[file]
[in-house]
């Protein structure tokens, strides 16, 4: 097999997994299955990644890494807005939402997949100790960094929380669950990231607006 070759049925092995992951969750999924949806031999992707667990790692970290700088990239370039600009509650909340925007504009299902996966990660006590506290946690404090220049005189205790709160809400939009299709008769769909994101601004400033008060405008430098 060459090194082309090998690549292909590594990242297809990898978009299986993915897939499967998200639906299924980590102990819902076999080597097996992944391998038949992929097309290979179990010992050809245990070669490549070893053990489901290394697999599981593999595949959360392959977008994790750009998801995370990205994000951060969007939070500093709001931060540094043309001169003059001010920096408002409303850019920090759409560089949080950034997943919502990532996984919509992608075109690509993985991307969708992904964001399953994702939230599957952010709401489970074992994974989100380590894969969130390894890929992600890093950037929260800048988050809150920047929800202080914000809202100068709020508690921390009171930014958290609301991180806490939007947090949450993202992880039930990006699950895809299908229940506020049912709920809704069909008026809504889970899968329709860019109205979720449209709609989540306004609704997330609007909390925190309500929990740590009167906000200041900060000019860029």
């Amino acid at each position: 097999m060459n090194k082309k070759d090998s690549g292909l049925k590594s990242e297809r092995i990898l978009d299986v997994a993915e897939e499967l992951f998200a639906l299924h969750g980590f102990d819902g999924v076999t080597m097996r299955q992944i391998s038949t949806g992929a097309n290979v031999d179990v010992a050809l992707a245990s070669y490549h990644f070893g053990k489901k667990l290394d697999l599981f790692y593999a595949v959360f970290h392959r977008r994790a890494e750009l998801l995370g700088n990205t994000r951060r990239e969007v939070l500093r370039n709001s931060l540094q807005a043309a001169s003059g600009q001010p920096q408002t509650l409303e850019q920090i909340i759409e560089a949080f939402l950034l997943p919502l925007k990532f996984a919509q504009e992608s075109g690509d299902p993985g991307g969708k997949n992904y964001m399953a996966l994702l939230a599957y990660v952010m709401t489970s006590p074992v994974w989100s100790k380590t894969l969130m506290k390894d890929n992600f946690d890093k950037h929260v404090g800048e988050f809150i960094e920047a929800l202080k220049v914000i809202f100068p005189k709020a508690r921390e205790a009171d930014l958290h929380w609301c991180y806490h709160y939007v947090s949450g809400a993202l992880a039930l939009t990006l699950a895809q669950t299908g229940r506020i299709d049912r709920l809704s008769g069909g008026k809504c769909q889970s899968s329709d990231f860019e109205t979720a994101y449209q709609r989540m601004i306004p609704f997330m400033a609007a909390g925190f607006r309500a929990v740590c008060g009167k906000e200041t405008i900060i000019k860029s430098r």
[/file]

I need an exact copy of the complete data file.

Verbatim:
[in-house]
């Protein structure tokens, strides 16, 4: 097999997994299955990644890494807005939402997949100790960094929380669950990231607006 070759049925092995992951969750999924949806031999992707667990790692970290700088990239370039600009509650909340925007504009299902996966990660006590506290946690404090220049005189205790709160809400939009299709008769769909994101601004400033008060405008430098 060459090194082309090998690549292909590594990242297809990898978009299986993915897939499967998200639906299924980590102990819902076999080597097996992944391998038949992929097309290979179990010992050809245990070669490549070893053990489901290394697999599981593999595949959360392959977008994790750009998801995370990205994000951060969007939070500093709001931060540094043309001169003059001010920096408002409303850019920090759409560089949080950034997943919502990532996984919509992608075109690509993985991307969708992904964001399953994702939230599957952010709401489970074992994974989100380590894969969130390894890929992600890093950037929260800048988050809150920047929800202080914000809202100068709020508690921390009171930014958290609301991180806490939007947090949450993202992880039930990006699950895809299908229940506020049912709920809704069909008026809504889970899968329709860019109205979720449209709609989540306004609704997330609007909390925190309500929990740590009167906000200041900060000019860029």
């Amino acid at each position: 097999m060459n090194k082309k070759d090998s690549g292909l049925k590594s990242e297809r092995i990898l978009d299986v997994a993915e897939e499967l992951f998200a639906l299924h969750g980590f102990d819902g999924v076999t080597m097996r299955q992944i391998s038949t949806g992929a097309n290979v031999d179990v010992a050809l992707a245990s070669y490549h990644f070893g053990k489901k667990l290394d697999l599981f790692y593999a595949v959360f970290h392959r977008r994790a890494e750009l998801l995370g700088n990205t994000r951060r990239e969007v939070l500093r370039n709001s931060l540094q807005a043309a001169s003059g600009q001010p920096q408002t509650l409303e850019q920090i909340i759409e560089a949080f939402l950034l997943p919502l925007k990532f996984a919509q504009e992608s075109g690509d299902p993985g991307g969708k997949n992904y964001m399953a996966l994702l939230a599957y990660v952010m709401t489970s006590p074992v994974w989100s100790k380590t894969l969130m506290k390894d890929n992600f946690d890093k950037h929260v404090g800048e988050f809150i960094e920047a929800l202080k220049v914000i809202f100068p005189k709020a508690r921390e205790a009171d930014l958290h929380w609301c991180y806490h709160y939007v947090s949450g809400a993202l992880a039930l939009t990006l699950a895809q669950t299908g229940r506020i299709d049912r709920l809704s008769g069909g008026k809504c769909q889970s899968s329709d990231f860019e109205t979720a994101y449209q709609r989540m601004i306004p609704f997330m400033a609007a909390g925190f607006r309500a929990v740590c008060g009167k906000e200041t405008i900060i000019k860029s430098r």